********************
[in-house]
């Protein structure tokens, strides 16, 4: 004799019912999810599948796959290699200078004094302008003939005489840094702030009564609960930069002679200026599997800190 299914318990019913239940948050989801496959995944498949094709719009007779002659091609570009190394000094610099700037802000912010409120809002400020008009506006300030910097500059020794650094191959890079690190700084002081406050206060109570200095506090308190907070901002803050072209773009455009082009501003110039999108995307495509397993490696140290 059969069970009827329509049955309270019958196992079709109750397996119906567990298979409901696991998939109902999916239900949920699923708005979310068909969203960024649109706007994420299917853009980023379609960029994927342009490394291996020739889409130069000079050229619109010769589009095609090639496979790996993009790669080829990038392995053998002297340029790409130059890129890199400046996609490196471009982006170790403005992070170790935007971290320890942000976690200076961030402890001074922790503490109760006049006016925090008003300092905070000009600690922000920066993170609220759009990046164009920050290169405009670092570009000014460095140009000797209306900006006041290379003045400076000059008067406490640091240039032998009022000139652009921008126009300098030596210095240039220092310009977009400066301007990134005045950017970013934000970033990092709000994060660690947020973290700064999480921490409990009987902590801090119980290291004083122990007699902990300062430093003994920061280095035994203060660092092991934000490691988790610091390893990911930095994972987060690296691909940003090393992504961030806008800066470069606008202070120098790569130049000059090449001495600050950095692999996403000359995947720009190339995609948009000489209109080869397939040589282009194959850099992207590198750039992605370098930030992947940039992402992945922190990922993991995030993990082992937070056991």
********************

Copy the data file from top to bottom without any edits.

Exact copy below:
[in-house]
């Protein structure tokens, strides 16, 4: 004799019912999810599948796959290699200078004094302008003939005489840094702030009564609960930069002679200026599997800190 299914318990019913239940948050989801496959995944498949094709719009007779002659091609570009190394000094610099700037802000912010409120809002400020008009506006300030910097500059020794650094191959890079690190700084002081406050206060109570200095506090308190907070901002803050072209773009455009082009501003110039999108995307495509397993490696140290 059969069970009827329509049955309270019958196992079709109750397996119906567990298979409901696991998939109902999916239900949920699923708005979310068909969203960024649109706007994420299917853009980023379609960029994927342009490394291996020739889409130069000079050229619109010769589009095609090639496979790996993009790669080829990038392995053998002297340029790409130059890129890199400046996609490196471009982006170790403005992070170790935007971290320890942000976690200076961030402890001074922790503490109760006049006016925090008003300092905070000009600690922000920066993170609220759009990046164009920050290169405009670092570009000014460095140009000797209306900006006041290379003045400076000059008067406490640091240039032998009022000139652009921008126009300098030596210095240039220092310009977009400066301007990134005045950017970013934000970033990092709000994060660690947020973290700064999480921490409990009987902590801090119980290291004083122990007699902990300062430093003994920061280095035994203060660092092991934000490691988790610091390893990911930095994972987060690296691909940003090393992504961030806008800066470069606008202070120098790569130049000059090449001495600050950095692999996403000359995947720009190339995609948009000489209109080869397939040589282009194959850099992207590198750039992605370098930030992947940039992402992945922190990922993991995030993990082992937070056991």